In completing the setup wizard you’ll probably spot the susceptibility of the screen to fingerprints, but there’s a good chance you’ll spot a rather more serious issue. The screen isn’t the most sensitive to touches i’ve ever used. I’ll be honest and say that it’s something you do adjust to after a short while (using the device all weekend I noticed it a lot less), but it is an issue and you’ll end up pressing the screen multiple times for it to respond occasionally, which quickly frustrates.
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Once you’ve finished the setup, you’re presented with the homescreen (launcher) which looks like completely stock ICS. How refreshing! The lock screen too is stock. If you look closely you’ll notice that there are a few changes in the launcher. The margins on the homescreen are slightly increased in size (no big deal) but the app drawer itself is, well, a bit strange. Normal behaviour for the drawer is for things to be arranged alphabetically and they are out of the box. When you start installing additional applications however, they appear at the end of the list in alphabetical order. Except they don’t always, sometimes they are randomly out of order. I don’t really understand it, it’s resolved by installing a third party launcher but it is a bit weird.
The capacitive buttons on the bottom of the device respond to touches well and when they do, you sure know about it! They have vibration feedback that is a bit excessive (and cannot be changed). This excessive vibration also manifests itself elsewhere, such as in the software keyboard. The buttons have a white backlight, however it needs to be SO dark for them to come on that for the first few days of ownership I thought they didn’t have a backlight!
So let’s talk about those apps they’ve installed on the device which are over and above the stock ICS experience.
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First up is Accuweather which is the same as you can download yourself from the Android Market. It’s nice enough, with a good forecast, nice UI and the option for a temperature display in the notification bar. But... it’s the same as the Market version in that it has a big ugly ad in it (which, strangely, more often than not doesn’t display properly, showing an error or a big white space). I can’t help but feel that this ‘adware’ cheapens the feel of the device software build a bit, as well as replicating functionality in ‘News and Weather’ application which is also installed, part of the base ICS build and ad free.
Next up is the Alarm / Global Time / Stopwatch functionality. The alarm offers a few features over and above the stock ICS Desk Clock (Captcha on snooze / dismiss, more granularity in the alarms). The Global Time app is probably THE single most useless app I have every used. It’s a 3D globe you can spin around to see where is night / day at the moment. Via a menu option you can show time zones, but doing so basically ruins the UI completely and makes it useless. The Stopwatch application actually has stopwatch and countdown functionality, it works, but it’s kinda ugly and not really keeping with the ICS UI.
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Backup & restore sounds promising. The application allows you to backup contacts, browser bookmarks, system settings, alarms, desktop wallpaper, messages, calendar entries, call log and notepad to the SD card and restore as required. A seperate option is also offered for apps, The backups can optionally be password protected. It appears to work well, even if the UI is a bit basic and the some of the translations don’t really make sense.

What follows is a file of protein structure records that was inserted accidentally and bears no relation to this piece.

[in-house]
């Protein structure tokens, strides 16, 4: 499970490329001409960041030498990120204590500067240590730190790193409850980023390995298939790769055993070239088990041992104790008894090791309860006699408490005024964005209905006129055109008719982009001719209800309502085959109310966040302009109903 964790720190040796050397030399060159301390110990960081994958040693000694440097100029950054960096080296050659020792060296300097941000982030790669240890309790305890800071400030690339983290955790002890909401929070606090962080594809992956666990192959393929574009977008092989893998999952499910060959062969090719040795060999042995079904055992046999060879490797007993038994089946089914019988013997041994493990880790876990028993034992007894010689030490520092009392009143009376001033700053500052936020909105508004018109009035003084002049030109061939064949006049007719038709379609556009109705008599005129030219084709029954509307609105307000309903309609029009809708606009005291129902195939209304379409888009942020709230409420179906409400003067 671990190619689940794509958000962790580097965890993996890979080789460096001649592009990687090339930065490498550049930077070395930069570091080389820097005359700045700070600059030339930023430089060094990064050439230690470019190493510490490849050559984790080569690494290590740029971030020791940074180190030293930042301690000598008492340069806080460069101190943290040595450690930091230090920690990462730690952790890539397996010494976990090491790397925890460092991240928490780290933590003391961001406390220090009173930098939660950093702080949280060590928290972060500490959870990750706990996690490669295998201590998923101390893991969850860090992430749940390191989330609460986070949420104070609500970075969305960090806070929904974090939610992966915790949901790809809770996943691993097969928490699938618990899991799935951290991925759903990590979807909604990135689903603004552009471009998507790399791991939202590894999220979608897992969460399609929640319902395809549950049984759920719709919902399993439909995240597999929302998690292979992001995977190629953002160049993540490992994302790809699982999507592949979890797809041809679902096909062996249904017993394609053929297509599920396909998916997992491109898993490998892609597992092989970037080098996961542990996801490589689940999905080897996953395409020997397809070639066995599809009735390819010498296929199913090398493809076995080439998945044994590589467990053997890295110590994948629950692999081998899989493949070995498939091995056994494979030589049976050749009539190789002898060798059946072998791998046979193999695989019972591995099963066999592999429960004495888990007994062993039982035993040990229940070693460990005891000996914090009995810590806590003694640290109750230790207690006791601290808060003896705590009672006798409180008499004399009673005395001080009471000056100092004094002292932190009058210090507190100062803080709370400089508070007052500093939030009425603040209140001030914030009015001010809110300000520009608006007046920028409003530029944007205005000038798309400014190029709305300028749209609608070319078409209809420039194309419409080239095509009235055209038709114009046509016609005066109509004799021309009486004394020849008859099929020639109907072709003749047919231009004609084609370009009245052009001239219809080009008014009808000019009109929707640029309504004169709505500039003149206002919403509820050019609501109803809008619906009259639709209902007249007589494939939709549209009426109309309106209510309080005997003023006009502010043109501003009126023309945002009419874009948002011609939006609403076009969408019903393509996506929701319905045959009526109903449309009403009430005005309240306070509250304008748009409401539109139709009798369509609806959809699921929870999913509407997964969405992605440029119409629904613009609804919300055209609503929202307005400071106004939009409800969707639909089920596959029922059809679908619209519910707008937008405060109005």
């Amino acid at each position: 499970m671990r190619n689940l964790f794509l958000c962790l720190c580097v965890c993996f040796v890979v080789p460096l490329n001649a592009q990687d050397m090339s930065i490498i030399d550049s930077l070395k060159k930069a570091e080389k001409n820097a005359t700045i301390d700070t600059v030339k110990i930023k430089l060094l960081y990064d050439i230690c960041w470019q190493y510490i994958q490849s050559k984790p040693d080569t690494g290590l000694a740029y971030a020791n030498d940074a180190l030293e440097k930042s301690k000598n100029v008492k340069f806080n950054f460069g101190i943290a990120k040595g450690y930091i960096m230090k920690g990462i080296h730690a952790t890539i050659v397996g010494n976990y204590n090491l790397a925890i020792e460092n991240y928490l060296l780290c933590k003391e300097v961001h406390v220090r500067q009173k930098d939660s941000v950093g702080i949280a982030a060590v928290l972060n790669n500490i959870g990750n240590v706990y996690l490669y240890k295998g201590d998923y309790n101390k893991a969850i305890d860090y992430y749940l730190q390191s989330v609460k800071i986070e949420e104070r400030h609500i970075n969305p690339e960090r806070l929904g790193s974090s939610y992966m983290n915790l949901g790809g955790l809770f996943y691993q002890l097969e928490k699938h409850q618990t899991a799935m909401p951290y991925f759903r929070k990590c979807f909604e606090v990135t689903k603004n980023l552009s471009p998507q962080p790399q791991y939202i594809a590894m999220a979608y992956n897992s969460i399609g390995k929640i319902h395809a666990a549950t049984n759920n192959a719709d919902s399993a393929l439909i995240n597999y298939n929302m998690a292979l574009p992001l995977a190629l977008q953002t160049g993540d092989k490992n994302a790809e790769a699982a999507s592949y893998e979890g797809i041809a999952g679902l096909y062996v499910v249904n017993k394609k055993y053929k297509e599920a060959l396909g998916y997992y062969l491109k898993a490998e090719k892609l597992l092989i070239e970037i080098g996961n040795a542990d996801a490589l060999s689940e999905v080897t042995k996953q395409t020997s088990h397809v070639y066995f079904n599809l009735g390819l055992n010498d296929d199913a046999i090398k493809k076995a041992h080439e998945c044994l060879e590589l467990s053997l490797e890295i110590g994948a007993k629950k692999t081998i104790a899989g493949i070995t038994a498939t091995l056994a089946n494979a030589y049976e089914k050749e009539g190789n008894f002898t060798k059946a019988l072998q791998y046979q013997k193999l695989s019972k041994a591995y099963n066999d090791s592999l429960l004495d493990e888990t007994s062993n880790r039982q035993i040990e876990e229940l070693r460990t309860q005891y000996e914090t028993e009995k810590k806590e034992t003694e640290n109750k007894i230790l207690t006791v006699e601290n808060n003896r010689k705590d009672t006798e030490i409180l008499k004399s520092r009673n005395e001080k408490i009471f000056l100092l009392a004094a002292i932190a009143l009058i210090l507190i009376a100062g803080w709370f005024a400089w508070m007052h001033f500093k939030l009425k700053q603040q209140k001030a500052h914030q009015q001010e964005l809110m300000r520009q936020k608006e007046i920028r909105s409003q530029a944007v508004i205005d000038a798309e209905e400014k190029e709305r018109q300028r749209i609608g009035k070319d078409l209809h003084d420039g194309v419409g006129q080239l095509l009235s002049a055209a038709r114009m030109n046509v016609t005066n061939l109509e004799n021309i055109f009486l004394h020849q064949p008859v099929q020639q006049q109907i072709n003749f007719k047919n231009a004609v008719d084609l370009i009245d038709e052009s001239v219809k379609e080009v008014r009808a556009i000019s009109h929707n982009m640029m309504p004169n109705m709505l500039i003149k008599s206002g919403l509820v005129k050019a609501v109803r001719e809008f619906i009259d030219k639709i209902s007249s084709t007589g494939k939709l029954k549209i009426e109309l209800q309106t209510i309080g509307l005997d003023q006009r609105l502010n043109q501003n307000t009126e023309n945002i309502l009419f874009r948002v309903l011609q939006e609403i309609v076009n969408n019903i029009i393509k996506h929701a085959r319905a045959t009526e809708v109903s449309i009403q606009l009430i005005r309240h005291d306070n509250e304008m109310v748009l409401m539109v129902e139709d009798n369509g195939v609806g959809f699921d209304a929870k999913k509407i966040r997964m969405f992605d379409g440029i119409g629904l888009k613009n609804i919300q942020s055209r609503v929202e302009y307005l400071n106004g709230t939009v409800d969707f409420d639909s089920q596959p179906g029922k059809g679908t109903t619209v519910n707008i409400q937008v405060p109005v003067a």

Calculator offers virtually the same functionality as the stock ICS version but with a different skin, likewise for the Calendar app.
ZTE have made a slightly strange decision with the Camera / Camcorder applications. Typically on Ice Cream Sandwich, only the Camera icon is included. ZTE however have also included the Camcorder icon which presents two issues. Firstly, the icon is ugly and doesn’t match anything else as it hasn’t been updated since pre-Gingerbread, secondly it doesn’t actually work. When you press the camcorder icon it does launch the camcorder, but then when you press the camera icon it also launches the camcorder if the app is still in the background, and vice versa. Basically, it’s a bit of a mess and only the one icon should have been included.
Dolby Mobile is a sound enhancer for the device, effectively just a graphic equaliser. It has 16 different music presents and 10 different movie presets including some rather strange ones (comedy, animated, variety show anyone?) which do indeed change the sound... the stock 'flat' preset sounds a bit lacklustre, so it's worth seeking these options out.
Facetones is an application that plays a slideshow of friends’ photos when friends call or text you / you call them. Not really my thing but, well, it’s fine I guess.
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The File Manager application is a simple file manager, that works as you would expect.
FM is the name for the FM radio app on the Grand X. Sound quality and reception is good and the application supports presets, a sleep mode and autoscan. Strangely though it doesn’t seem to support RDS, nor playing the radio through the speaker when the headphones are connected which is unusual.
Full Share is the a DLNA client. Unfortunately I didn’t have any DLNA hardware accessible that I could test this with.
The Music application is the very basic ‘old Android’ one, so is best avoided.
Note pad is a very simple notepad, which supports only text input. Created notes can be backed up using the aforementioned backup & restore app or exported to the SD card as text files, but that’s about it. This seems like something of a duplication of functionality with vastly superior Evernote.
Riptide GP Demo is a jetskiing game. This is the only game pre-installed on the device and is, as the name suggests, a demo version. It runs very well, as you would expect - it is optimised for Tegra2. If you buy the full version, you can’t uninstall the demo but you can disable it.
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The Settings application doesn’t really have anything out of the ordinary. In Display settings you can turn off the notification light and there's an intriguing (but unexplained) ‘Extra graphics acceleration’ option (on by default). A quick look in Storage settings shows us that of the 4GB storage, only 1.64GB is actually available to play with as the /data partition with another 1GB allocated as an internal SD card.
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Software update services is ZTE’s over the air update service. It runs alongside the SD card update option in Settings. 50% of the time it finds no updates, but 50% of the time it says ‘initializing, please try later!’. In Settings I have the option to auto update every Tuesday or not!